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Wardner is a city in Shoshone County, Idaho, United States. Located in the Silver Valley mining region, the population was 188 at the 2010 census, down from 215 in 2000.
Wardner is located at 47°31′23″N 116°8′3″W (47.523164, -116.134190), at an elevation of 2,657 feet (810 m) above sea level.
According to the United States Census Bureau, the city has a total area of 0.86 square miles (2.23 km2), all of it land.
The city was named for Jim Wardner, an early promoter of the Bunker Hill and Sullivan mine in the 1880s and a seller of corner lots in the city. Born in Wisconsin in 1846, he held various occupations in Arizona, California, Utah, Wisconsin, South Dakota, and Washington state. After his time in the Silver Valley of Idaho, he followed the mining booms to South Africa, British Columbia, and the Klondike; he published his autobiography in 1900 and died in El Paso, Texas in 1905.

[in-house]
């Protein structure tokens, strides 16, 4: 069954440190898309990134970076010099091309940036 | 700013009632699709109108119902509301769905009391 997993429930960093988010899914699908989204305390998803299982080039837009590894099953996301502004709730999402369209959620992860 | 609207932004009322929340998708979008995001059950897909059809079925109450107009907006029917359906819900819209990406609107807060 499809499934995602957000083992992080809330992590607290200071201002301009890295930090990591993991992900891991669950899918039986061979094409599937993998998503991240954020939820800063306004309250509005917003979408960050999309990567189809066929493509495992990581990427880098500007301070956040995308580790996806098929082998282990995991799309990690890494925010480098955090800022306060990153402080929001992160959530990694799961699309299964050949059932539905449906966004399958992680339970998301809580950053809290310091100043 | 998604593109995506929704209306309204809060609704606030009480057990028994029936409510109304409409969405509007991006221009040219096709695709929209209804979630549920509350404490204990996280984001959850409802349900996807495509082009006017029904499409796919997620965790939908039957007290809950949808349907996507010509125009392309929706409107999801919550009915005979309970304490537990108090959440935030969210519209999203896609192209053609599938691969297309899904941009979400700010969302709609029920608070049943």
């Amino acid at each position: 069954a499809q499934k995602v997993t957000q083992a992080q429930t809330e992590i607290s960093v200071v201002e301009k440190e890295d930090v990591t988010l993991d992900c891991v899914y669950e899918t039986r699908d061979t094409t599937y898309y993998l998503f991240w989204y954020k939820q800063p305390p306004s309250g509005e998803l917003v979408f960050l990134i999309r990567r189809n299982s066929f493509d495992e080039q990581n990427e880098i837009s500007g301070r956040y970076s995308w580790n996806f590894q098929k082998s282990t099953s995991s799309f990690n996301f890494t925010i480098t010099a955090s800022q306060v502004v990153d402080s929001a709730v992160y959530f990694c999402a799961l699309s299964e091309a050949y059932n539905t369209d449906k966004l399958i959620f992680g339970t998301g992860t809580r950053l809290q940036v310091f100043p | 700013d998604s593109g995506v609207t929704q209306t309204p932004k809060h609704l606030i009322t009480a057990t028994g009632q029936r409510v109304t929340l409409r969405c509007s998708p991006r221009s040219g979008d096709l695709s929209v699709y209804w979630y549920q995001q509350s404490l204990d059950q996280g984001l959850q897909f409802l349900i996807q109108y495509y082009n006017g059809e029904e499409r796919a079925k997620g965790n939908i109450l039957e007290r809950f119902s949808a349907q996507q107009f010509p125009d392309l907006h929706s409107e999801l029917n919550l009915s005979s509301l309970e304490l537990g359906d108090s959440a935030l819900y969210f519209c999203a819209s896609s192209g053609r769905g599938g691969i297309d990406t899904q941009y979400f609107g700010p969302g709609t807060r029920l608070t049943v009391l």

In 1892, and again in 1899, angry union miners converged on the Bunker Hill mine during confrontations with mine owners.
Hard rock miners in Shoshone County protested wage cuts with a strike in 1892. After several lost their lives in a shooting war provoked by discovery of a company spy, the U.S. army forced an end to the strike. Hostilities erupted once again in 1899 when, in response to the company firing seventeen men for joining the union, the miners dynamited the Bunker Hill & Sullivan mill. Again, lives were lost, and the army intervened.